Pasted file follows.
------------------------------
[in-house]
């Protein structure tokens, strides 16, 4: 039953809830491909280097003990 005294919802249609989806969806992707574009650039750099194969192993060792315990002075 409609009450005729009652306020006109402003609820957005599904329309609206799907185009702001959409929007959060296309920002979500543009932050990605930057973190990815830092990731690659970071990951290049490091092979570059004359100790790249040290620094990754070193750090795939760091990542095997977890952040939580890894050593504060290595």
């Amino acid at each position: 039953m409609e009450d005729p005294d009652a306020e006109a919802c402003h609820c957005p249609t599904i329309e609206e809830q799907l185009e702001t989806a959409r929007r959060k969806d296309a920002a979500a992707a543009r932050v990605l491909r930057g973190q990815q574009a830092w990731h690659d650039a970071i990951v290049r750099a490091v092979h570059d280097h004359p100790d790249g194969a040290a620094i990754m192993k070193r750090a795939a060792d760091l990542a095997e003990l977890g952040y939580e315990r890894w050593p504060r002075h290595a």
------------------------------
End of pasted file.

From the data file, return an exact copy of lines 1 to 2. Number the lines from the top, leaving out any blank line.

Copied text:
[in-house]
């Protein structure tokens, strides 16, 4: 039953809830491909280097003990 005294919802249609989806969806992707574009650039750099194969192993060792315990002075 409609009450005729009652306020006109402003609820957005599904329309609206799907185009702001959409929007959060296309920002979500543009932050990605930057973190990815830092990731690659970071990951290049490091092979570059004359100790790249040290620094990754070193750090795939760091990542095997977890952040939580890894050593504060290595």